Again, in summing up his views on this subject, he says, "All that I contend for is, that it is not by means of a spiritual perception or belief of the gospel that the heart is for the first time effectually influenced towards God; for spiritual perception and belief are represented as the effect, and not the causes of such influence." p. 211. On this subject he is ample. He elsewhere says, "Every thing which proves spiritual perception and faith to be holy exercises, proves that a change of heart must of necessity precede them." p. 2-27. And on another page he says, "But if a spiritual perception of the glory of divine truth precede believing, this may be the same in effect as regeneration preceding it." Mr. Fuller certainly teaches regeneration without faith, and without the word, if language have any meaning. When you hare fully disposed of these Fullerisms we may furnish you with a few more. Mr. Fuller, sir, great and good as he is esteemed, was very ably refuted and exposed by the Scotch Baptists of that day, at the head of whom deservedly stood Archibald MacLean of Edinburg. See his Reply to Fuller's Appendix above quoted.

If, then, as you allege, the "transcendant Mr. Hall" (a name which I highly esteem, as well as that of Fuller, on various accounts,) was of the same views with Fuller, they both taught that very dogma which I oppose as making the word of God of non-effect. Hall's works stand on my shelf, but I have not time to open them now. I will believe you that he and Fuller both concurred in teaching the same views of regeneration "strict and general;" for Fuller has a strict regeneration, or regeneration proper, as well as regeneration general; and you, confounding these, may have wholly misconceived him—if, indeed, you have ever read his works. Mr. Fuller, my dear sir, was too much captivated with the American Divines of that day— Bellamy, Hopkins, and the great Edwards. He did not comprehend the whole tendency of their system as well as some of the American Baptists have since done.

You next introduce the Baptist Confession of Faith; but too confidently assert that it teaches not the doctrine that I assert it does.— Because it asserts at one time views which cannot be reconciled with its other assertions, are we obliged to believe whichever of the contradictions our theory requires, and to deny the other! Yet after all, your candor overcomes your prejudices against me, and you admit that the Confession does teach regeneration without the word, but fortunately limit it to elect infants and other elect persons, Indians, Pagans, &c. &c.— 'persons who are incapable of being outwardly called by the word.' Now, sir, you have conceded all that I have ever said of that good little Confession of Baptist Faith. It teaches regeneration by the Spirit, without the word; and perhaps more than half the saved are of the class which it so specifies. Now if it admit that man is sometimes regenerated by the Spirit through the word, is not this a species or accident of regeneration? for if in any case it be without the word, it might be so in all cases; inasmuch as the word is not essential to it. Matter, for example, is frequently in motion; but motion is not essential to matter, for matter can exist without it. Just so faith and the word may sometimes accompany regeneration; but as regeneration can be without either, they are mere accidents, and not essential to it. It is then proved, and that beyond all doubt, my friend himself being judge, that the Baptists do believe and teach regeneration by the Spirit without the word. If, as I believe, the Baptists are generally receding from this dogma, the causes of opposition to us on their part are certainly diminishing. For we believe with all our heart that the heart must be changed by the Spirit of God through the truth believed, before any one can enter into the kingdom of God. I sincerely thank Mr. Peck for this full concession of the dogma in dispute, as having been the faith of the Old Baptists, and, till very recently, of almost all the denominations. I will soon begin to look for better treatment from you, sir, and the more magnanimous and conscientious portion of your denomination. If you candidly give up the dogma in the Confession, yea and I will have a more pleasant and agreeable discussion of the great question; and, perhaps, will very soon come to an amicable close: for so full am I of the conviction and belief of divine influence, the influence of God's Spirit on the heart, that I believe without its aid a Christian man can do nothing at all commendable before God. A religion without the Spirit of God is like a dead body, a putrid carcase; for as the body without the Spirit is dead, so a profession of faith without the Spirit of Christ, is dead also. Fraternally, and with the kindest regard, yours, &c. A. CAMPBELL."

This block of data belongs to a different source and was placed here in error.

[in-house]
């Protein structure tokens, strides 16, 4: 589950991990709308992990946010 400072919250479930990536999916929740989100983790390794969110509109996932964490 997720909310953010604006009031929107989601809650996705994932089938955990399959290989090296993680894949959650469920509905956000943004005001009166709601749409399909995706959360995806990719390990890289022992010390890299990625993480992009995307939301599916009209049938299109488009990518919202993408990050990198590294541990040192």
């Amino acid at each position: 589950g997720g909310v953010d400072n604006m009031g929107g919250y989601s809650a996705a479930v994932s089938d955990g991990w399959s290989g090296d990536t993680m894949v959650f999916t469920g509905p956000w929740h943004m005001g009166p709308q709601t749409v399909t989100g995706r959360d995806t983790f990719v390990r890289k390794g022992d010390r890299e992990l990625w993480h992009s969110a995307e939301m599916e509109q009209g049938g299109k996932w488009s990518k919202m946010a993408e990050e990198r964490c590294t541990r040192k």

(pgs. 75-78)